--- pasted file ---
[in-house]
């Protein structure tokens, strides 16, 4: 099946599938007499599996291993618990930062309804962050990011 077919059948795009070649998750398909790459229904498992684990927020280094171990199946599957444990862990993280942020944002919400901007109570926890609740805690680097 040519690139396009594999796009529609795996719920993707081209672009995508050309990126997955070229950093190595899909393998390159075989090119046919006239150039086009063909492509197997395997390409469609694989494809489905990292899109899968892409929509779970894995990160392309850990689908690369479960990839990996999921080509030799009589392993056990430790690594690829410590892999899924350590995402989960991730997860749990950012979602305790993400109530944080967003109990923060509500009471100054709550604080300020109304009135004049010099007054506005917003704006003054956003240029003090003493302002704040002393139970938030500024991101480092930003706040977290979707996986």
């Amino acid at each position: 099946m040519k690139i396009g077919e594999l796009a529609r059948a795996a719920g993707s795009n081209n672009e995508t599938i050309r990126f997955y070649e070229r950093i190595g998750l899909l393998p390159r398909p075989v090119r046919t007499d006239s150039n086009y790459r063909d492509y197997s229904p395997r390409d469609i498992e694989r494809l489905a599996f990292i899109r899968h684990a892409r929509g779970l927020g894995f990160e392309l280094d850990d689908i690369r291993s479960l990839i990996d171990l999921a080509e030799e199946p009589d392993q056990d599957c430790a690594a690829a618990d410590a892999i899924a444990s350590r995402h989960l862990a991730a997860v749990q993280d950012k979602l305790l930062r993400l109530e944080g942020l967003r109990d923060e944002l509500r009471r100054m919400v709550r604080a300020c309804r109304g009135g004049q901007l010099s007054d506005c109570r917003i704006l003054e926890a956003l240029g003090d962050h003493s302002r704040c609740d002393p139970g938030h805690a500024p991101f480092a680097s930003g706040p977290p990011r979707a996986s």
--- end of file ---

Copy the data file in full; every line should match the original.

[in-house]
């Protein structure tokens, strides 16, 4: 099946599938007499599996291993618990930062309804962050990011 077919059948795009070649998750398909790459229904498992684990927020280094171990199946599957444990862990993280942020944002919400901007109570926890609740805690680097 040519690139396009594999796009529609795996719920993707081209672009995508050309990126997955070229950093190595899909393998390159075989090119046919006239150039086009063909492509197997395997390409469609694989494809489905990292899109899968892409929509779970894995990160392309850990689908690369479960990839990996999921080509030799009589392993056990430790690594690829410590892999899924350590995402989960991730997860749990950012979602305790993400109530944080967003109990923060509500009471100054709550604080300020109304009135004049010099007054506005917003704006003054956003240029003090003493302002704040002393139970938030500024991101480092930003706040977290979707996986």
């Amino acid at each position: 099946m040519k690139i396009g077919e594999l796009a529609r059948a795996a719920g993707s795009n081209n672009e995508t599938i050309r990126f997955y070649e070229r950093i190595g998750l899909l393998p390159r398909p075989v090119r046919t007499d006239s150039n086009y790459r063909d492509y197997s229904p395997r390409d469609i498992e694989r494809l489905a599996f990292i899109r899968h684990a892409r929509g779970l927020g894995f990160e392309l280094d850990d689908i690369r291993s479960l990839i990996d171990l999921a080509e030799e199946p009589d392993q056990d599957c430790a690594a690829a618990d410590a892999i899924a444990s350590r995402h989960l862990a991730a997860v749990q993280d950012k979602l305790l930062r993400l109530e944080g942020l967003r109990d923060e944002l509500r009471r100054m919400v709550r604080a300020c309804r109304g009135g004049q901007l010099s007054d506005c109570r917003i704006l003054e926890a956003l240029g003090d962050h003493s302002r704040c609740d002393p139970g938030h805690a500024p991101f480092a680097s930003g706040p977290p990011r979707a996986s």